It seems Hilary Been will be to Jeremy Corbyn what Iain Duncan Smith once was to David Cameron – a man he cannot remove.
The difference is that Mr Benn seems to have kept his job partly because 10 other shadow cabinet members said they would quit if he didn’t, whereas the odious Work and Pensions Secretary simply refused to move when Cameron asked him, back in 2012.
Whether Benn will become a figurehead for shadow cabinet rebellions seems beside the point, however; perhaps Mr Corbyn feels more comfortable knowing where his opposition is likely to be?
The reshuffle addresses an issue which provided ammunition for anti-Corbyn Labour MPs back in September; now there are more women than men in the shadow cabinet (17 against 14).
And it seems that Labour has said the reshuffle does not contradict the new politics of allowing debate, although open dissent against the leader will not be tolerated in future.
We’ll see how that works out for them in the future – and for all of us.
Jeremy Corbyn has replaced his pro-Trident shadow defence secretary Maria Eagle with his ally Emily Thornberry in a reshuffle designed to create a more unified shadow cabinet.
The Labour leader moved Eagle to shadow culture secretary, mostly because she disagreed with his position opposing the Trident nuclear weapons system.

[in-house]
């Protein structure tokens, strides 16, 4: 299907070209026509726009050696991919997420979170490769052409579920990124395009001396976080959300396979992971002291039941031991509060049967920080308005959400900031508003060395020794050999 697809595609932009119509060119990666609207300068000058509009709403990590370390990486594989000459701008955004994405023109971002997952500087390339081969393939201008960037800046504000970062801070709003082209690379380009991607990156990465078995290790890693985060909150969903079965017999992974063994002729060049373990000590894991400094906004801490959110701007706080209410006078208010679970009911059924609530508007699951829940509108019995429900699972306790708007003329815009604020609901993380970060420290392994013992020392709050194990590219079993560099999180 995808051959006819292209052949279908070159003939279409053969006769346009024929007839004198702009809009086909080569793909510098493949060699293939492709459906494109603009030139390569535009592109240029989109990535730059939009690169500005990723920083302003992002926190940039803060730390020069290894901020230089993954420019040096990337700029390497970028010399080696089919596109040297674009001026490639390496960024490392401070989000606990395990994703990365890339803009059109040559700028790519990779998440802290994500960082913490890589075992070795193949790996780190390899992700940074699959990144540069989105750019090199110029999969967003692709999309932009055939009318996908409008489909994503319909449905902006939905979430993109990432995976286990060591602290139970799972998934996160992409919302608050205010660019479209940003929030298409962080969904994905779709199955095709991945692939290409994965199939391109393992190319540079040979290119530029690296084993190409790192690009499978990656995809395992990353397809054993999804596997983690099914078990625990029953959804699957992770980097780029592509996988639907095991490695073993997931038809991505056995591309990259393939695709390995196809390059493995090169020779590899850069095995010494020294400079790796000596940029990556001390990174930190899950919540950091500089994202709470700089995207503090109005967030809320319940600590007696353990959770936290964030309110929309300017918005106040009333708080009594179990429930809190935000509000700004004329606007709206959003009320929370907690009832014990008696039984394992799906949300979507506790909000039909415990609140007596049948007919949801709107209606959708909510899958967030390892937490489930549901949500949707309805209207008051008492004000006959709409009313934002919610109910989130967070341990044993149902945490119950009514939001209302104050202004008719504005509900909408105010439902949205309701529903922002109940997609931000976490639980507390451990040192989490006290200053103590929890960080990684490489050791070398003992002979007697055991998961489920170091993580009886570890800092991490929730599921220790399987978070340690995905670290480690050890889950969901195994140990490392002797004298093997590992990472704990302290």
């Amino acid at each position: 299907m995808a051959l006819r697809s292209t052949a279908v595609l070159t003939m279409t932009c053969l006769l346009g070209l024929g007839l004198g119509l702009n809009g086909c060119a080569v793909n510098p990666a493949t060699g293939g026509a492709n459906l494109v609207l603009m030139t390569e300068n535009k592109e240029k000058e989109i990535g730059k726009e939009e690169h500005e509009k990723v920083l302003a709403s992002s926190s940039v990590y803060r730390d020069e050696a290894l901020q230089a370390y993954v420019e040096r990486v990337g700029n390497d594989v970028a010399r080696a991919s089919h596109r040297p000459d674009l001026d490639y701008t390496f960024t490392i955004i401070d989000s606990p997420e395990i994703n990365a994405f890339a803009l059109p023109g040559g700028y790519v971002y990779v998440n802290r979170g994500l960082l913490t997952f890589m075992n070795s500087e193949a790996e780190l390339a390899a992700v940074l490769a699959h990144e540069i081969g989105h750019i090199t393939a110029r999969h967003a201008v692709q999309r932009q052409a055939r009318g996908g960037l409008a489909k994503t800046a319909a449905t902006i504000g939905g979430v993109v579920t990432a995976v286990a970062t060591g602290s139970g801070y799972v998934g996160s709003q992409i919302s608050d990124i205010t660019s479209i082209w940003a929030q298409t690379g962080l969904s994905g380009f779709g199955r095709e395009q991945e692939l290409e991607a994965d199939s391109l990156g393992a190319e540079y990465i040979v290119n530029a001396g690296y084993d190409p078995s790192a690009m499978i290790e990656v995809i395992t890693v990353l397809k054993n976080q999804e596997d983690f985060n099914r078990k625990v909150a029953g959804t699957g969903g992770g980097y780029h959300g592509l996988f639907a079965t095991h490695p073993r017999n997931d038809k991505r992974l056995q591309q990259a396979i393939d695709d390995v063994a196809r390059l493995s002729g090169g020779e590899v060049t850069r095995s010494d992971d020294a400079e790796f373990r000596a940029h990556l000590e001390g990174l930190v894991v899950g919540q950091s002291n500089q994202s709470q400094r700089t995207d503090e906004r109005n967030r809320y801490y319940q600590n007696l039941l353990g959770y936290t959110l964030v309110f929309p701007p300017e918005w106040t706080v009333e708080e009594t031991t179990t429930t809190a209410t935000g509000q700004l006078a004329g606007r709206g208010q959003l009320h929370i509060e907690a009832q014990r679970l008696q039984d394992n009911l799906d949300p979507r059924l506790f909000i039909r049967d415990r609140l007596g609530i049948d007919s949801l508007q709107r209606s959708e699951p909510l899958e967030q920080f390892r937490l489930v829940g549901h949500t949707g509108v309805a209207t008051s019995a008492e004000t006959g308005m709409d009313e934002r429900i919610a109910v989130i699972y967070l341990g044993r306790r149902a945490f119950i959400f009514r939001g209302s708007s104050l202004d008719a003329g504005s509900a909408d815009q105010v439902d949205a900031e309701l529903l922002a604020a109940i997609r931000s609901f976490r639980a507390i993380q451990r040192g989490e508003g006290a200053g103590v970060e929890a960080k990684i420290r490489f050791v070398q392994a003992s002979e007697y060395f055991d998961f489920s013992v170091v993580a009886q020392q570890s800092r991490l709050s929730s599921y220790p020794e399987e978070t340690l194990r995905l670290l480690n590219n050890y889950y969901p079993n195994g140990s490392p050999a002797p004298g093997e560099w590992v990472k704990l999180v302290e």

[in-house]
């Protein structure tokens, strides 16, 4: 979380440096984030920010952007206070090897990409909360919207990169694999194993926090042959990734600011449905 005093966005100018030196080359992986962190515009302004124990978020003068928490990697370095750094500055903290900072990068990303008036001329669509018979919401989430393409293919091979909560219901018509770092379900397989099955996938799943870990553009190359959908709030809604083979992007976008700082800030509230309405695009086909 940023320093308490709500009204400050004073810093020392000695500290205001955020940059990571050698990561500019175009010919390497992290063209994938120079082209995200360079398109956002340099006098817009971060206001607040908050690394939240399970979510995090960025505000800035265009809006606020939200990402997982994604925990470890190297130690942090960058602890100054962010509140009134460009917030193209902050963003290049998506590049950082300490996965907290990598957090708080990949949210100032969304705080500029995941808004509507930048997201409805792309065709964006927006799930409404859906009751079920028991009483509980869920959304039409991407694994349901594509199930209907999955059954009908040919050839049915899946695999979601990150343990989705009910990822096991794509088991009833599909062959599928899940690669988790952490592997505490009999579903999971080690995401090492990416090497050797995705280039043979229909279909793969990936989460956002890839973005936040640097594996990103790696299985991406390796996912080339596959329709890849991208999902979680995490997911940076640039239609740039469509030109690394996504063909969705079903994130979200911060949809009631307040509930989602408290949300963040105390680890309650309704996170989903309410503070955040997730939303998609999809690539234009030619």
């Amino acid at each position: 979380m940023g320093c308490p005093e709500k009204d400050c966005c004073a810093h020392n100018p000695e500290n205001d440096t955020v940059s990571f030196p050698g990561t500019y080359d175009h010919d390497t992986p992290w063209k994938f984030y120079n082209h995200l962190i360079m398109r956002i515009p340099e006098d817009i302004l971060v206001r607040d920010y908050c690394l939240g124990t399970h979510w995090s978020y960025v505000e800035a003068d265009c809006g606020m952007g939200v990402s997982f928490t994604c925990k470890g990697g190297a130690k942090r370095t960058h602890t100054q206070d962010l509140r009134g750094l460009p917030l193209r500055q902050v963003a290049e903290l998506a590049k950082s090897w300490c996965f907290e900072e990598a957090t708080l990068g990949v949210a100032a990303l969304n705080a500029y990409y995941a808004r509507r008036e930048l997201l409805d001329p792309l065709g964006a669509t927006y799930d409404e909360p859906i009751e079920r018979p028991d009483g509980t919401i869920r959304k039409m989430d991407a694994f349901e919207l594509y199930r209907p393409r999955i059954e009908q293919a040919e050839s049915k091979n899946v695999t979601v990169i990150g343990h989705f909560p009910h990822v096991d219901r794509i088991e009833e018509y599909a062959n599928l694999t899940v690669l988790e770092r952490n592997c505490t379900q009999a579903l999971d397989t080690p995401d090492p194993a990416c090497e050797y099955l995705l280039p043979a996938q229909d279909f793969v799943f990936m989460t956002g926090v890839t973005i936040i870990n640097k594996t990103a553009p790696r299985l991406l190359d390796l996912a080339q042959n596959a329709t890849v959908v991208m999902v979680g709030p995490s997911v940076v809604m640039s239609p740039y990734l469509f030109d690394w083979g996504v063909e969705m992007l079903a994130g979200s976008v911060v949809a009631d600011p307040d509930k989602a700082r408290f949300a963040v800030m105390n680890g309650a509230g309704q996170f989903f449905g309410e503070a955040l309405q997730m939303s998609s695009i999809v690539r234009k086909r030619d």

However, Corbyn decided to retain his shadow foreign secretary, Hilary Benn, after coming to an agreement on their future working.
The deal means there will be no repetition of their disagreement about the vote on bombing Syria, during which Corbyn argued against military action and Benn gave a speech in favour. All future positions on foreign policy will be directed by Corbyn, a Labour source said.
As well as replacing Eagle, Corbyn sacked his shadow culture secretary Michael Dugher and shadow Europe minister Pat McFadden for what Labour sources said were displays of “incompetence and disloyalty”.
McFadden is being replaced by Pat Glass, who chairs Labour’s pro-EU group. Emma Lewell-Buck gets a promotion to shadow devolution minister.
In a statement, McFadden said he had originally accepted the post because the EU issue was of “crucial importance” with an in/out referendum looming.
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